1. At the last meeting of the month, the meeting will be broken down into 4 to 5 time blocks, the first will be any announcements and notifications, the second dedicated to our mini-lesson, then the remaining 3 blocks of time will be dedicated to 2 or 3 of our members who have been randomly selected to do a special “presentation” of their work.

2. The people doing presentations must be different from the person assigned to do the mini-lesson

3. The writer’s presentation can be on something they are writing on, a new idea or anything else they may want to share with the group.

4. What makes this special is that those 2 or 3 writers who have been selected or who have volunteered or have been selected will have the floor for a full 30 minutes – up to 25 minutes dedicated to reading, with the remaining minutes dedicated to a thorough analysis and critique of the work presented by the group.
5. Those people selected to do their presentations will provide the members of the group with copies of the work to be evaluated.

6. The handouts given to the members on that day are for evaluation, analysis and critique only, and are to be returned with written notes and critiques at the end of each presentation.

7. At the end of the “presentations” meeting, a new batch of writers are to be selected and they will have one month to prepare their work for evaluation
I feel that if a person is allowed to read more of their work with a bigger block of time then they will be able to convey their ideas. I also believe that if they are given notes of their work, honest, thorough analysis of their work by their peers, then that writer will be even more encouraged to bring in material the next time they come. Many times we leave the meetings with a bit of advice, a bit of solid critique, but not all of it, or we forget some of the thoughts our peers put forth for our consideration when some of it may very well have been the difference in our work moving into the next stage. By providing the group with handouts, the members can read along with the presenter, make as many notes as they want, and then turn them back in to the presenter so that they can read the suggestions at home and decide whether to use the information or not. We sort of did a test run with one of our members last Saturday, and she was absolutely thrilled with the amount of feedback that she received.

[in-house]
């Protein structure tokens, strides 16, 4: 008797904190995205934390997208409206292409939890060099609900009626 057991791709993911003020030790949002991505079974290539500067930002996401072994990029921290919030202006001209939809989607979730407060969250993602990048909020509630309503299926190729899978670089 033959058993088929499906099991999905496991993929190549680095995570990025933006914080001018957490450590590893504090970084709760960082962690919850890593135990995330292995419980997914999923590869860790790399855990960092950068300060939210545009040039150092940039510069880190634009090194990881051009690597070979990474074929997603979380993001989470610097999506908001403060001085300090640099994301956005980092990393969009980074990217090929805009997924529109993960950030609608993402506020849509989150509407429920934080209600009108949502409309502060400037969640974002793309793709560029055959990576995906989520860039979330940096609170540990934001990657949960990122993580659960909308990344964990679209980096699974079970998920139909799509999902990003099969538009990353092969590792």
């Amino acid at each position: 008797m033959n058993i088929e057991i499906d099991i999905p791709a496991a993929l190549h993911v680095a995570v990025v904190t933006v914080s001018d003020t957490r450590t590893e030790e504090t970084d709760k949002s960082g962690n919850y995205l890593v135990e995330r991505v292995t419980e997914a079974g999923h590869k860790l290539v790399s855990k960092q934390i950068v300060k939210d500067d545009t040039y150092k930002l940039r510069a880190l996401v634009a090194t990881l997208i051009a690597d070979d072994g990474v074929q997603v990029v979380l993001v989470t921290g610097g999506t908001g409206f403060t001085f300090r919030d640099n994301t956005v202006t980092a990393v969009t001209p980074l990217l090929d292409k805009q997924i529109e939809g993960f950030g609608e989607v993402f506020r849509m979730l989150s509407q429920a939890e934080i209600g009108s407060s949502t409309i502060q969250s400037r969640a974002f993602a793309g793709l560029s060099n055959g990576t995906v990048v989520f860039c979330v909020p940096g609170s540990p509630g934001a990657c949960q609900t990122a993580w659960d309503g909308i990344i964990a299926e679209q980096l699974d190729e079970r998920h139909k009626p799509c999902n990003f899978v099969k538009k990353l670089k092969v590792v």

If we look back at our charter, then we must remember that we are here to help each other out, we are here to give an honest critique of the work in order to see our members flourish. Here is a step in that direction. This is a new thing, so we are going to give it a real test run, if it works then…